Boston College’s Sports Illustrated Maven blog had this to say about Bajakian when the news of his suspected departure from BC broke Friday:
“His offensive gameplan was tailored to Steve Addazio’s physical run and play action game, but when Addazio introduced him he mentioned that Bajakian’s emphasis on the tight end was why he was offered the job.”
This “emphasis on the tight end” should be a interesting thing to watch for moving forward with this NU offense. As we know, the tight end-esque superback position was a long staple of Mick McCall’s offensive personnel throughout his tenure. A Northwestern superback had been a Top 5 receiver on the team for the past nine seasons until 2019. This past season, Wildcat superbacks combined to catch just a combined seven passes for 30 yards.
Could this be a sign of the position phasing out of the greater Northwestern personnel group, or will Bajakian choose to revamp/modify the role when he arrives in Evanston? The coordinator used a 12 personnel (two TE, one RB) a lot last season, so you’d have to think that some sort of tight end production will be relied upon next year, even if it’s limited compared to the way the Eagles used that position this season.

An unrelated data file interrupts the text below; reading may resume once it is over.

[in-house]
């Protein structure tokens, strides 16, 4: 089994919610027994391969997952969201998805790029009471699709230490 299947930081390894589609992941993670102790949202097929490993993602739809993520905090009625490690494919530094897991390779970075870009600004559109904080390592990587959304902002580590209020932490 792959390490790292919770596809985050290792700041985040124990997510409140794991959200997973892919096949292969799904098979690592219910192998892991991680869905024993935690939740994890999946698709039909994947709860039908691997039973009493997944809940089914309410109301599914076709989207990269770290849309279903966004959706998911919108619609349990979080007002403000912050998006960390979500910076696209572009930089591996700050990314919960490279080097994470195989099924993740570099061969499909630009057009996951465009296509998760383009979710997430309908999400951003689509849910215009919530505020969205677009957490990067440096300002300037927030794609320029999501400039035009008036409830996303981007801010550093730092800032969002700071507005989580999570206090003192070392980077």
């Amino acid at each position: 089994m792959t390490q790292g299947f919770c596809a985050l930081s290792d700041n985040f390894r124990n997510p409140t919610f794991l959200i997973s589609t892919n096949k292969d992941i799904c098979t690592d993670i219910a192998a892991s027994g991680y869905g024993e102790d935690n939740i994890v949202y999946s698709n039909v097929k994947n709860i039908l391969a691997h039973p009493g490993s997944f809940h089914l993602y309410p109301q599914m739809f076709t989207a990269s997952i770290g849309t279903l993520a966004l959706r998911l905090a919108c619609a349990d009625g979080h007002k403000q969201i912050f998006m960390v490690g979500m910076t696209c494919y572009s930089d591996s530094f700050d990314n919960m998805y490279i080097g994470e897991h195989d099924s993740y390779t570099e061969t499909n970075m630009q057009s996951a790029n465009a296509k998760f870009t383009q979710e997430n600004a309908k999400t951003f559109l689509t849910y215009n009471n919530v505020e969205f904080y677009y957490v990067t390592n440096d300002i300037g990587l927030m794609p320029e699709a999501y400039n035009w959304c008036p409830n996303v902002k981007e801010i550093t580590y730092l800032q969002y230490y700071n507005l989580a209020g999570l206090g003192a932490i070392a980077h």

Part of it has to do with personnel. Northwestern simply doesn’t seem to have the talent at superback as they’ve had in the past. Charlie Mangieri never emerged as a legitimate threat in the passing game for NU in his sophomore season, and although Trey Pugh was injured for the majority of the season, he didn’t look up to the part in the limited action he saw in 2019. Thomas Gordon was a highly-rated tight end out of high school, and could potentially be an option in the near future despite redshirting.
The most important and obvious question facing Bajakian next year, though, will be the direction he chooses to go at quarterback. Much of that will depend on whether TJ Green decides to pursue a medical redshirt and return for a sixth-year of eligibility, but either way, the coordinator will have quite the quarterback battle on his hands (gonna be another fun offseason of getting little to no information, folks!).
One has to think that a healthy Hunter Johnson is a favorite to get the nod, especially when the “HJ doesn’t know the playbook” narrative is no longer at play with a new scheme coming to the offense. That being said, given the way Andrew Marty impressed running the football in his lone start of 2019, I don’t think it’s fair to eliminate his name from the starting conversation entirely.
Regardless, even though Bajakian doesn’t differ much stylistically from what Northwestern has done recently offensively, he is new blood. Fresh ideas will be coming to the table for Northwestern this season on the offensive end no matter what, and it’s hard not to get excited about that, especially given that they will come from a coach with some track record of success.